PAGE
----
Pundit Kishorenath Jha is one among the last very few Naiyāyikas of note of Maithil origin (according to traditional sources also Udayana, Vācaspati and Śaṅkara Miśra were born in the same Madhubanī district of North Bihar). After retiring from Ganganath Jha Research Institute in Allahabad, he is now staying in his pustaini households here. He is very well-built even at this age, around 70 or so. His physic reminded me of the Maithili tradition of Naiyāyikas being trained Wrestlers also; Pundit Ganganath Jha himself was, as I heard, a trained wrestler. We had our discussion mostly in Hindi and partly in Maithili.
Hum Gaṅgeśa ko jhuta jasan manate haye.. (“we make a false celebration of Gaṅgeśa”)
— was his first reaction after listening to my brief statement of purpose to be in Mithila in search of the lost trackof knowledge dynamics initiated by Gaṅgeśa and other Maithili Naiyāyikas.
I had never heard this kind of harsh assessment of Gaṅgeśa from anywhere so far! In fact, Gaṅgeśa’s Tattvacintāmaṇi is famously held to have initiated the modern phases of Non-Buddhist Logic at the end of 13th Century.
“Gaṅgeśa had taken substantially”, claimed Punditji, “from the Nyāyaratna, a work composed by Maṇikaṇṭha during the 11th CE. In fact, the Tattvacintāmaṇi – Gaṅgeśa’s celebrated work was basically an elaboration of the Nyāyaratna.”
Seeing me surprised, Punditji referred to the authority of Śaṅkara Miśra, a 15th c. Navya Naiyāyika:
“Check in the Vādivinoda of Sankar Mishra, Sankar Pongtee Pongtee uthake dikhaya(“Sankar had shown it by mentioning line by line”)”
“But how these all could happen at all?”- I asked Punditji.
“Not an issue”, Punditji exclaimed, “It was a common practice to changea few letters in a śloka to claim it in one’s own favor”.
I don’t remember hearing about this trick anywhere else, not even in History of Navya-Nyāya in Mithilaby Dinesh Chandra Bhattacharya. But this sounds very important for me for understanding at least one typical feature of Indian knowledge dynamics, namely the concept of growth of knowledge doesn’t make any straightforward sense in Indian context, as it does in context of the so-called Western science.
In fact, I am not a student of Indian Philosophy in formal sense; my interest in Indian knowledge dynamics is basically an outgrowth of my selective discomforts with the epistemology of Physics, which provides for me the grounds to look for the best possible points of entries into the knowledge store of my own traditional/scholastic past. This calls for basically formulating questions of real mutual interest stemming from modern perspective, so that this can engage the traditional scholars in a meaningful dialog with ‘modernity’. However, this is a formidable task, as I now understand, which can often turn out to be misleading. Of course, trying to understand Indian knowledge dynamics in ‘modern’ terms is surely endangered with considerable risks of different orders, as classical India and the contemporary world surely thought in many respects in profoundly different ways. So, we need to be very careful to set up the comparative norms, in order for them to be of real mutual benefit. Yet, this ‘false celebration ‘of Gaṅgeśa sounds as a provocative point of entry for me to make further comparative sense of the medieval knowledge dynamics from modern perspective.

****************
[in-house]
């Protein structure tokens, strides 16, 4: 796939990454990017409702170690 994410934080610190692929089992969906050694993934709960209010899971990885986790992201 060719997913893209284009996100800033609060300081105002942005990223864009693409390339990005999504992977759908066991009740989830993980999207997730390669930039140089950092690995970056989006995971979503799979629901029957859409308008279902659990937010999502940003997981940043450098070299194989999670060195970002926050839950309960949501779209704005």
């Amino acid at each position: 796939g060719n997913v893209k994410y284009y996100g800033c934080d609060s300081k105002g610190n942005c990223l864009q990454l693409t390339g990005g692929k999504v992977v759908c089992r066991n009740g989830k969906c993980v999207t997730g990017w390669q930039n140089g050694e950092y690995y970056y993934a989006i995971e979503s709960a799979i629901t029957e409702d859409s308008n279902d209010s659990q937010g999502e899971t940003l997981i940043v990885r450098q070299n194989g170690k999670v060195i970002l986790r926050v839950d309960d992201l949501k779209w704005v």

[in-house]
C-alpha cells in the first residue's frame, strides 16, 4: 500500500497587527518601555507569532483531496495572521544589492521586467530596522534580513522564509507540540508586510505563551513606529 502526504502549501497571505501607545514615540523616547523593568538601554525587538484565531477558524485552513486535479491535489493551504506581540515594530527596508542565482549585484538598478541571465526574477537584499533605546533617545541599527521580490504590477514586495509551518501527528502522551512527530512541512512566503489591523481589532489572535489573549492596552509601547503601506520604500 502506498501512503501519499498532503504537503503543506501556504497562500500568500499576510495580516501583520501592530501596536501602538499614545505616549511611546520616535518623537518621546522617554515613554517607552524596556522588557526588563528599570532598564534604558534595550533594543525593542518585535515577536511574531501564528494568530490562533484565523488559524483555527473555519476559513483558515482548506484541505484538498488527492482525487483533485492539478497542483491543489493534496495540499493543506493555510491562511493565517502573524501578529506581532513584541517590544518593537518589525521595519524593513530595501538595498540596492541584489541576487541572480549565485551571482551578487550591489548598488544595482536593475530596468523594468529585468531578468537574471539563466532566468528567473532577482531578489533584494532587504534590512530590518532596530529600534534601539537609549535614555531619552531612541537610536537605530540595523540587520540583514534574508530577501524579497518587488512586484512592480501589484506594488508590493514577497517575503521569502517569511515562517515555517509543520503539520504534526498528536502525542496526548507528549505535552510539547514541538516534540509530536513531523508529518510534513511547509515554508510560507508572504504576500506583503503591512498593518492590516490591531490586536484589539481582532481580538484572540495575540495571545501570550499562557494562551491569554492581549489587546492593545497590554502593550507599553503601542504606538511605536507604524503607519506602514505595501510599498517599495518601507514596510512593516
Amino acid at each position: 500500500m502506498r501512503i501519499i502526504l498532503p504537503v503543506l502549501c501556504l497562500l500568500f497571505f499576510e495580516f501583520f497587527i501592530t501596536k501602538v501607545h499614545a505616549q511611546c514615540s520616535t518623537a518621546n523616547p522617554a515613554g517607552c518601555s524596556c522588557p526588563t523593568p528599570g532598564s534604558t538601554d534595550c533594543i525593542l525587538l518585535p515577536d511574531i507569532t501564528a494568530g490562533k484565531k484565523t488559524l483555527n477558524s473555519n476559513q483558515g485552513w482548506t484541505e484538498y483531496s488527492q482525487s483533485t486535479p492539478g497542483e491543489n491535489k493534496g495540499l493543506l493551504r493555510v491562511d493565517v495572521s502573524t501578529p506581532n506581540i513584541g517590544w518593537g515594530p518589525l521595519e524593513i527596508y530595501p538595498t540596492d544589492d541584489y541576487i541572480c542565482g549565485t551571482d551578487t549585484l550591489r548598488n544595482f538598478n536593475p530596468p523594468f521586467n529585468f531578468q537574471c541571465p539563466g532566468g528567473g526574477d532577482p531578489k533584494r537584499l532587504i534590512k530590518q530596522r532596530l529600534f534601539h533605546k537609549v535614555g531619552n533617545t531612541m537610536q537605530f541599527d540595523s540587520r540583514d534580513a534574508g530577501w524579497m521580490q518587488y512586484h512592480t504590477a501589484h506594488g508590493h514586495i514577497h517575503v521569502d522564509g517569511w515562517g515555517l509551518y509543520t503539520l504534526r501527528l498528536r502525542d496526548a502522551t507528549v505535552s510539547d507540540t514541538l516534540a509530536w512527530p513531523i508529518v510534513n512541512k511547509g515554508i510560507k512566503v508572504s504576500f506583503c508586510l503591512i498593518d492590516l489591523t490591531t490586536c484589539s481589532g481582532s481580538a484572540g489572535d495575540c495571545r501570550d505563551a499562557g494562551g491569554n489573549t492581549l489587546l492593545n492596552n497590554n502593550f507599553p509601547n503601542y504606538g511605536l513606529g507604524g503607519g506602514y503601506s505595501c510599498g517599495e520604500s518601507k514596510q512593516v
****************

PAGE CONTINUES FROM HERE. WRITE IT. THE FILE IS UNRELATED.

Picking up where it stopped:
I already had several loose ends in my understanding of Gaṅgeśa triggered, in one way or another, long back during my earliest interactions with Late Pundit Anantalal Thakurof West Bengal – incidentally the Guru of Pundit Kishorenathji himself,during the mid 90s of the last century
“Mention of only one śloka of Jñānaśrī is there within the huge literature of Gaṅgeśa”, told Pundit Anantalal Thakur, “but though not explicitly mentioned, Buddhist logicians themselves were the primary target of Gaṅgeśa”.
Jñānaśrī was among the last known Buddhist Philosophers of note located in Vikramasila Mahāvihāra (today’s Bhagalpur, Bihar, just on the southern side of Ganga) during the 11th century. He is well known to have continued an undisrupted debate with Udayana of Mithila. After Buddhist ransack during the late 12th Century, philosophical writings of Jñānaśrī were moved to Tibet. He was completely forgotten with other Buddhist philosophers in his homeland until Rahul Sankrityayan during the 1924 brought Jñānaśrī back along with a huge bulk of other exiled Indian philosophical literature from Tibet – after nearly 8oo years…!
In fact Pundit Anantalal Thakur played a key role to reinstall Jñānaśrī in the Indian academic scenario after Rahulji’s bringing Jñānaśrī back here.
Punditji played also an important role. In fact, during the early part of his career, Punditji spent a considerable time transcribing the manuscripts with Jñānaśrī’s works, in order to make them accessible.
“In Patna museum”, told Punditji, “I was engaged for years in changing the old Bengali* script into Devanāgarī.”
Back to our main topic: This ‘one śloka’ business is quite strange not only in perspective of long tradition of debate between Vikramaśila and Mithila, but also from the point of view of the time Gaṅgeśa worked. Gaṅgeśa undoubtedly composed his work between the end of 13th century and the beginning of 14thcentury. Vikramaśila by that time definitely ceased to exist as a center for learning; but the ashes of the burnt remains of Buddhist scholastic tradition should have been quite hot yet!
In fact, though ruined almost to ashes, the knowledge legacy of Nalanda and Vikramaśila should have been very much there. The huge legacy of nearly 5 centuries of Nalanda wisdom can’t be expected to reduce to only one śloka within 40-50 years or so. Buddhists are known to have soon disappeared from even the social scenario of Bengal after this. Nalanda and Vikramaśila ruins were buried deep down into soil, the local people around Nalanda used to describe the ruin heaps even up to the 19th century as Jarasandhka kela (fort of Jarasandha, the legendary King of Magadha mentioned in Mahabharata), something that shows a complete forgetfulness of the Buddhist scholastic past.